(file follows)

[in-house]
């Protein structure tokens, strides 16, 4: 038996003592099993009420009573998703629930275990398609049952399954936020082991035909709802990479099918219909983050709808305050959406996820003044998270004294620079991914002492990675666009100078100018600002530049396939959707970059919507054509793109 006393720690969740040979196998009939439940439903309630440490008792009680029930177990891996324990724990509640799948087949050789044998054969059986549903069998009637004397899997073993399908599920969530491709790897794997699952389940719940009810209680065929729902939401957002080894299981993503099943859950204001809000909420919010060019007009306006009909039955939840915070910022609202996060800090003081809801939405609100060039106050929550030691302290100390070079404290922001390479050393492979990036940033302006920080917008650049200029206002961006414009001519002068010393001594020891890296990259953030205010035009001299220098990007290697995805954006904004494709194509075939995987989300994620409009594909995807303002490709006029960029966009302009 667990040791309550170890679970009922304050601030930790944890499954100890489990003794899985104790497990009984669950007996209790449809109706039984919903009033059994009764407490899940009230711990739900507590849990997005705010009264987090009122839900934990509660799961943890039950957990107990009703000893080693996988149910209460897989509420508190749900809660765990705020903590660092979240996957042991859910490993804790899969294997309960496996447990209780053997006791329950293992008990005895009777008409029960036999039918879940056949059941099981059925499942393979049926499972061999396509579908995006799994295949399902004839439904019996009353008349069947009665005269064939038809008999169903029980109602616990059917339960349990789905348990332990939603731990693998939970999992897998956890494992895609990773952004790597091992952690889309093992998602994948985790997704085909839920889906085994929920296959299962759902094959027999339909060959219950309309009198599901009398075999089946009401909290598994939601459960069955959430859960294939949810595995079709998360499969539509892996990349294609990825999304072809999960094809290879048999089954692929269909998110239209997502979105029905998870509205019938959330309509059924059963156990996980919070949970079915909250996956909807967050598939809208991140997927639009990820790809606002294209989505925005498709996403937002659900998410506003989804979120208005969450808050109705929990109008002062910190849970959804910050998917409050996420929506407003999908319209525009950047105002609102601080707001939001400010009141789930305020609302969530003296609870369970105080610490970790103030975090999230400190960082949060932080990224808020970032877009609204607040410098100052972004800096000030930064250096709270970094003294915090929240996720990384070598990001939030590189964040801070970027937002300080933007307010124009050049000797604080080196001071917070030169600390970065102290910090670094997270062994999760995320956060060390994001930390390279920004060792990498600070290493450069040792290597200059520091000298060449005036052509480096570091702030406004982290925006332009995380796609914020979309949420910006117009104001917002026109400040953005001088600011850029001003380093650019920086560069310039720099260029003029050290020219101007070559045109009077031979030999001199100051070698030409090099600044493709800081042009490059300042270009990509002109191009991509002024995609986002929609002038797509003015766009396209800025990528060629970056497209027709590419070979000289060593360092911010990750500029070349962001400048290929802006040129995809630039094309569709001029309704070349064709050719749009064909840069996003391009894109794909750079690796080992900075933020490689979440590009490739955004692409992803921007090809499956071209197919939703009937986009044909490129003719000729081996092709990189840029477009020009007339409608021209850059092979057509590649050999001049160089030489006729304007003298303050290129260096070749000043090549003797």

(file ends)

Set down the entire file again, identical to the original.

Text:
[in-house]
């Protein structure tokens, strides 16, 4: 038996003592099993009420009573998703629930275990398609049952399954936020082991035909709802990479099918219909983050709808305050959406996820003044998270004294620079991914002492990675666009100078100018600002530049396939959707970059919507054509793109 006393720690969740040979196998009939439940439903309630440490008792009680029930177990891996324990724990509640799948087949050789044998054969059986549903069998009637004397899997073993399908599920969530491709790897794997699952389940719940009810209680065929729902939401957002080894299981993503099943859950204001809000909420919010060019007009306006009909039955939840915070910022609202996060800090003081809801939405609100060039106050929550030691302290100390070079404290922001390479050393492979990036940033302006920080917008650049200029206002961006414009001519002068010393001594020891890296990259953030205010035009001299220098990007290697995805954006904004494709194509075939995987989300994620409009594909995807303002490709006029960029966009302009 667990040791309550170890679970009922304050601030930790944890499954100890489990003794899985104790497990009984669950007996209790449809109706039984919903009033059994009764407490899940009230711990739900507590849990997005705010009264987090009122839900934990509660799961943890039950957990107990009703000893080693996988149910209460897989509420508190749900809660765990705020903590660092979240996957042991859910490993804790899969294997309960496996447990209780053997006791329950293992008990005895009777008409029960036999039918879940056949059941099981059925499942393979049926499972061999396509579908995006799994295949399902004839439904019996009353008349069947009665005269064939038809008999169903029980109602616990059917339960349990789905348990332990939603731990693998939970999992897998956890494992895609990773952004790597091992952690889309093992998602994948985790997704085909839920889906085994929920296959299962759902094959027999339909060959219950309309009198599901009398075999089946009401909290598994939601459960069955959430859960294939949810595995079709998360499969539509892996990349294609990825999304072809999960094809290879048999089954692929269909998110239209997502979105029905998870509205019938959330309509059924059963156990996980919070949970079915909250996956909807967050598939809208991140997927639009990820790809606002294209989505925005498709996403937002659900998410506003989804979120208005969450808050109705929990109008002062910190849970959804910050998917409050996420929506407003999908319209525009950047105002609102601080707001939001400010009141789930305020609302969530003296609870369970105080610490970790103030975090999230400190960082949060932080990224808020970032877009609204607040410098100052972004800096000030930064250096709270970094003294915090929240996720990384070598990001939030590189964040801070970027937002300080933007307010124009050049000797604080080196001071917070030169600390970065102290910090670094997270062994999760995320956060060390994001930390390279920004060792990498600070290493450069040792290597200059520091000298060449005036052509480096570091702030406004982290925006332009995380796609914020979309949420910006117009104001917002026109400040953005001088600011850029001003380093650019920086560069310039720099260029003029050290020219101007070559045109009077031979030999001199100051070698030409090099600044493709800081042009490059300042270009990509002109191009991509002024995609986002929609002038797509003015766009396209800025990528060629970056497209027709590419070979000289060593360092911010990750500029070349962001400048290929802006040129995809630039094309569709001029309704070349064709050719749009064909840069996003391009894109794909750079690796080992900075933020490689979440590009490739955004692409992803921007090809499956071209197919939703009937986009044909490129003719000729081996092709990189840029477009020009007339409608021209850059092979057509590649050999001049160089030489006729304007003298303050290129260096070749000043090549003797």